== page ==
And the very general wording establishes the obligation “to observe the rights and legitimate interests of citizens and organizations, including the honor, dignity and business reputation of citizens, the business reputation of organizations” – a provision that will most likely be interpreted as broadly as possible.
In addition to the aforementioned general obligations to prevent the use of social networks for certain purposes, Article 10.6 obliges the owners of social networks to actually become a “censor”, independently monitor social networks and restrict access to a specific list of information. This information includes:
- obvious illegal information (for example, pornographic materials with minors, methods of committing suicide and calls for suicide, methods and methods of drug production);
- rather controversial information, which, nevertheless, more and more often become the subject of legal proceedings in the framework of criminal cases of extremism, mass riots (including calls for this kind of activity) or administrative cases (involvement in unauthorized rallies, insulting the authorities, the spread of “fake »News).
With the introduction of these restrictions and the entry into force of amendments adopted to the Federal Law of December 30, 2020 No. 482-FZ “On Amendments to the Federal Law” On Measures of Influence on Persons Involved in Violations of Fundamental Human Rights and Freedoms, Rights and Freedoms of Citizens Russian Federation ”, the owners of social networks are in a very difficult position.
This is due to the fact that now the owner can be recognized as involved in violations of fundamental human rights and freedoms, rights and freedoms of citizens of the Russian Federation in case of restriction of socially significant information on the territory of the Russian Federation (including messages and / or materials of registered media).
The main difficulty lies in the simultaneous fulfillment of two requirements at once: on the one hand, to restrict certain types of information, and on the other, not to restrict access to socially significant information.
The current legislation does not contain a definition of “socially significant information” (that is, any information can be attributed to it), and in some cases there is no specifics in the list of information to be restricted.
A kind of paradox is that deleting or banning the publication of content “just in case” in order to avoid claims of Roskomnadzor (RKN) may have the opposite effect and entail such claims.
Inconsistent enforcement does not inspire confidence either: there is a risk that, for example, materials from some media outlets that formally fall under the category of information to be restricted will be selectively removed or access to them will be restricted by the RKN, and materials from other media outlets on the same topics, but submitted in a different way, no.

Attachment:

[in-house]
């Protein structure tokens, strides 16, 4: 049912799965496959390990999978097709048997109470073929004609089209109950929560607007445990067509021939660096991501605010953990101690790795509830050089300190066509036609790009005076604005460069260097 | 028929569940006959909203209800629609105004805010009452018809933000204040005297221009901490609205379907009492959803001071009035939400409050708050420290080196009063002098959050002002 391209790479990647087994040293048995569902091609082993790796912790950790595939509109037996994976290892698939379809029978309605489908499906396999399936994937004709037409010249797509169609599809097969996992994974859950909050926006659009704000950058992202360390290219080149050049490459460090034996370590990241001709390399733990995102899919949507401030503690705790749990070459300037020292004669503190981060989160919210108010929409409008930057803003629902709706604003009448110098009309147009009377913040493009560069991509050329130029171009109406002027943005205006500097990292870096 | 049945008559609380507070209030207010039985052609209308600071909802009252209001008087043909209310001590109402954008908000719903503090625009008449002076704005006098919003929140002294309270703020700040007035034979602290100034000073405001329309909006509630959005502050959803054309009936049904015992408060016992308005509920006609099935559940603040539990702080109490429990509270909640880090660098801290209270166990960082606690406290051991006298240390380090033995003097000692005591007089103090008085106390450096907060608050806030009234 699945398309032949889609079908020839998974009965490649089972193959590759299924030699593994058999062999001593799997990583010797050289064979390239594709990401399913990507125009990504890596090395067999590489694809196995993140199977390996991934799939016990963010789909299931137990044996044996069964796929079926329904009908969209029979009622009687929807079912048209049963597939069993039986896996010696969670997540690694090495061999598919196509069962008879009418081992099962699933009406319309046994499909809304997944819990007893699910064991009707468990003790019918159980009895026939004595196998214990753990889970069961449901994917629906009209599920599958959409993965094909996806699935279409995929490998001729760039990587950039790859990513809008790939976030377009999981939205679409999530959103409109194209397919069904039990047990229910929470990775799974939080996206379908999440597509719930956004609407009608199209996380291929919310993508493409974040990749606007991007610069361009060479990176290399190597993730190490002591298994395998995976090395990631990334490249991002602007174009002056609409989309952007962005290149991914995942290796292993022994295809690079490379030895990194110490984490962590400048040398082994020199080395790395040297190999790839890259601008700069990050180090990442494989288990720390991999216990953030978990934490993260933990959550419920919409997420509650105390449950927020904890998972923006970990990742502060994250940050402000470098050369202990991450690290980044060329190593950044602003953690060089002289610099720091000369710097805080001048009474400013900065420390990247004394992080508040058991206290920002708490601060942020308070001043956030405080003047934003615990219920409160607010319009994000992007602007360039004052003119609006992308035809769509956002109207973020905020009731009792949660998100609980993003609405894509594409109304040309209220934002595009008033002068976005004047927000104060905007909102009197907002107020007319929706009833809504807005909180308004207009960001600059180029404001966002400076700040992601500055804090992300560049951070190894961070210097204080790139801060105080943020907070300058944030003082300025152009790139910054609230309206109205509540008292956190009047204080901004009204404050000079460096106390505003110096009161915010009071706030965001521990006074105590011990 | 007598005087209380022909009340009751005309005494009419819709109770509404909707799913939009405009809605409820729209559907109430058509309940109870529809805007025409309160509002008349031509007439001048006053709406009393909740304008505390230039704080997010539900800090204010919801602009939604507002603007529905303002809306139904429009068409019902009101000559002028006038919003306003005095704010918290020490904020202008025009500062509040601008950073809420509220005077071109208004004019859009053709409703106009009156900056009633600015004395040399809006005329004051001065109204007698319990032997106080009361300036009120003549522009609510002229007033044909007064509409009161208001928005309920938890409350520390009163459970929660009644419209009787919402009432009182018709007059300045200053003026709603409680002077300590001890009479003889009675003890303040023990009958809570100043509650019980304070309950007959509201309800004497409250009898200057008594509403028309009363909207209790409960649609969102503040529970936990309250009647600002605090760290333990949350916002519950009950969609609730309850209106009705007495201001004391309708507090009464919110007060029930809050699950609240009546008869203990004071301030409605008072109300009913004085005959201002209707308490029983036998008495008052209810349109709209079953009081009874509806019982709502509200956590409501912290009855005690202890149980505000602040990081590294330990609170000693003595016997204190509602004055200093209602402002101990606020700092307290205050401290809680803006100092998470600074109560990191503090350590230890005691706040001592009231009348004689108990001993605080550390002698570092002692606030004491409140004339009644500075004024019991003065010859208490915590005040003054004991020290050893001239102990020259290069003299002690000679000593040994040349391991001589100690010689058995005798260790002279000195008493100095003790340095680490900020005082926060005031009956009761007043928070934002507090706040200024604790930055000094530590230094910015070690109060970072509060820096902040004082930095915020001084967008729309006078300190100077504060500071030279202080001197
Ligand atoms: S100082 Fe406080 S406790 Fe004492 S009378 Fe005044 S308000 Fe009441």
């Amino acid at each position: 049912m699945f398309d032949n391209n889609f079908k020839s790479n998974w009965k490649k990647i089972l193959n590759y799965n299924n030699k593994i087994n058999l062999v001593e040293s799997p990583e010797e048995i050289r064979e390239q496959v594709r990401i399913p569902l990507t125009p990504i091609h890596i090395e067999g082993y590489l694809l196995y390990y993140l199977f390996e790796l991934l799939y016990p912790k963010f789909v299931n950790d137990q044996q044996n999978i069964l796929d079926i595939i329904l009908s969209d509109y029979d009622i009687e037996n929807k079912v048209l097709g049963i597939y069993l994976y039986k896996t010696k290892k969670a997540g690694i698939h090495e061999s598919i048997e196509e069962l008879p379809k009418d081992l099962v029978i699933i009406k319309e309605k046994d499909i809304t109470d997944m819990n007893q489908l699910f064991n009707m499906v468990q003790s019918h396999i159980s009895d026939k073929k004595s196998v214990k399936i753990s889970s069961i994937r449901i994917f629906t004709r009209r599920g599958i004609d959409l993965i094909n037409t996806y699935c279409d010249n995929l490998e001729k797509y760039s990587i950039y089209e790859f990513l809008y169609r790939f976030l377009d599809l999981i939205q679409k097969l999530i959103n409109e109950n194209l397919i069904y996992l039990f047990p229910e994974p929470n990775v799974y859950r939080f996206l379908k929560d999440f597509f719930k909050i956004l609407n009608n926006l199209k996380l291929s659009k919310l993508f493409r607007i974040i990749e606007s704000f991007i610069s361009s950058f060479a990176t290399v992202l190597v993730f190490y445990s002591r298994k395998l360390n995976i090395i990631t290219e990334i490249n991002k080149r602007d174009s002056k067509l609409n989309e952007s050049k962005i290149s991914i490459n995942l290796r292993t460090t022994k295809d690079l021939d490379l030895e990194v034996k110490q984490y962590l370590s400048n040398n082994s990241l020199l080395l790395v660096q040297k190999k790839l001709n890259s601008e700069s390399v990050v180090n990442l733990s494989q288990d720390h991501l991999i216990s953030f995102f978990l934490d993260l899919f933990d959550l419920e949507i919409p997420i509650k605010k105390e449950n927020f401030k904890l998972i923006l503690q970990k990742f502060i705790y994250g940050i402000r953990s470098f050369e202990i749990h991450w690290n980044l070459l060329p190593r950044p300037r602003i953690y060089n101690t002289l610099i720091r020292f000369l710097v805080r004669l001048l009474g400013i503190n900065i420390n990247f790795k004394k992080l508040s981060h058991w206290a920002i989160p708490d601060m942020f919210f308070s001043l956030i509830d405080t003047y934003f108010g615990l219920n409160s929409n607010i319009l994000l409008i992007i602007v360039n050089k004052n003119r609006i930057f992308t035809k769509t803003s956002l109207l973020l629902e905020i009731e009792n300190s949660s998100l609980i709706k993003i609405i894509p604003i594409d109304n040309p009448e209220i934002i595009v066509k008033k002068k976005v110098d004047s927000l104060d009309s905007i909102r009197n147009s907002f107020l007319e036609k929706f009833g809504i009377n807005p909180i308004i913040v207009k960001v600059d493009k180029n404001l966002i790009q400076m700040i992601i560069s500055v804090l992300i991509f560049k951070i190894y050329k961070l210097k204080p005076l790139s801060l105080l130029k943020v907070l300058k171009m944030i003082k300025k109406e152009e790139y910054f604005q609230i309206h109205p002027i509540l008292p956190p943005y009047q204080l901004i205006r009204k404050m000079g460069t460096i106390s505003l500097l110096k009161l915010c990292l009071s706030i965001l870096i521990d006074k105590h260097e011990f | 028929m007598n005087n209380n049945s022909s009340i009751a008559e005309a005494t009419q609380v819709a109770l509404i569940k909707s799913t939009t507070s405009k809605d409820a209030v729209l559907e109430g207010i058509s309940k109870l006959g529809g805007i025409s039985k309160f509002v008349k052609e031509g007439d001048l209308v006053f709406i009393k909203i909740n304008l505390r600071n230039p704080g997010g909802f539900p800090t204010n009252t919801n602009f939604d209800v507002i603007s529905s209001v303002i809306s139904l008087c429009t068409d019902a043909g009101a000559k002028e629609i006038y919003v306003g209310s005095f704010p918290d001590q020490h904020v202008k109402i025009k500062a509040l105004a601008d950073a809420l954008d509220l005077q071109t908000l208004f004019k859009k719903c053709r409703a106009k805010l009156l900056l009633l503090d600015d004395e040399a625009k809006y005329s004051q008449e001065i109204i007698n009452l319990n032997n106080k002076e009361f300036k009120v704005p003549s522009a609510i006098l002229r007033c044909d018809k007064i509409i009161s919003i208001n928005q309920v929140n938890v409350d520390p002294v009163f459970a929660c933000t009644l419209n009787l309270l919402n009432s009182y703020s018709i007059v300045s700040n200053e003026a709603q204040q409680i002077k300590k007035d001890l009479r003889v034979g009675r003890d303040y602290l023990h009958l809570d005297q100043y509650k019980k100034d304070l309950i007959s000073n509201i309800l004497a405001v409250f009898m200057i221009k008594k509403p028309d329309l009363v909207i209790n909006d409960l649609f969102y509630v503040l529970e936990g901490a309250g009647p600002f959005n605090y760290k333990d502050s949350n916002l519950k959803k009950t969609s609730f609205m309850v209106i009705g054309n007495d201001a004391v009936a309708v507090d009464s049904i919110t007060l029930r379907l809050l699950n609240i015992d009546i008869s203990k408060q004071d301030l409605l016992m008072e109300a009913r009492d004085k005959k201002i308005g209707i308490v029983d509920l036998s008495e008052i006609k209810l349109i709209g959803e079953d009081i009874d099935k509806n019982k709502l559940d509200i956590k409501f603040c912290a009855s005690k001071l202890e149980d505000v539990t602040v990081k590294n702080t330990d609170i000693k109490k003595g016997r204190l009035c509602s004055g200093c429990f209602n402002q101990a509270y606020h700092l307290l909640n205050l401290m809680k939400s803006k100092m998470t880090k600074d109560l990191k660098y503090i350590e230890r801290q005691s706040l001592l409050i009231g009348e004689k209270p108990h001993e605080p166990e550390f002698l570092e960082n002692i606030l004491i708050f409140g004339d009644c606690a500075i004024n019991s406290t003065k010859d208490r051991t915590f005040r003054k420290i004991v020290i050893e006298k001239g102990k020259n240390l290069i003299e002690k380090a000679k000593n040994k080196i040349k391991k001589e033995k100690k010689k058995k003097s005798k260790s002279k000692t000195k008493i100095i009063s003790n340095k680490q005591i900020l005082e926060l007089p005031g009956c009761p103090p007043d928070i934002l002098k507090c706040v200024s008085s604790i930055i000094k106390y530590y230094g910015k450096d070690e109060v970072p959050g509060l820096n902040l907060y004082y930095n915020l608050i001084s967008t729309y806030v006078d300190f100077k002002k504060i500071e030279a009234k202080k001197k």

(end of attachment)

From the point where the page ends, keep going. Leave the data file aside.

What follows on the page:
In addition, the social networks themselves will have to not only more often interact with the state regulator, but also revise their processes of moderation and pre-moderation of content.
Ideally, content should be automatically pre-moderated through a software filter, after which any “controversial” content can be manually approved for publication by a moderator. However, the creation and improvement of such automatic pre-moderation systems, as well as the recruitment of additional staff of moderators, require colossal costs.
There is a practice when Internet services block the access of users from some states, including to reduce regulatory risks associated with the fulfillment of the requirements of the rules of law on the processing of personal data. In the case of social media, they can simply set up IP filters to exclude users from certain jurisdictions from their platforms.
Finally, some American Internet companies do not provide services to persons living in Crimea due to the sanctions. This means that in relation to such companies, measures should be taken to block their resources throughout the Russian Federation.
The amendments adopted in their current form represent a double-edged sword. They oblige the owners of social networks to engage in censorship, but at the same time they prohibit censorship in relation to undefined “socially significant information”.
It cannot be said that they help to maintain a balance between the protection of freedom of speech and public safety. These amendments definitely complicate further compliance with the requirements of Russian legislation, primarily by domestic representatives of the IT sector, whom the state has been trying to support for the second year without success.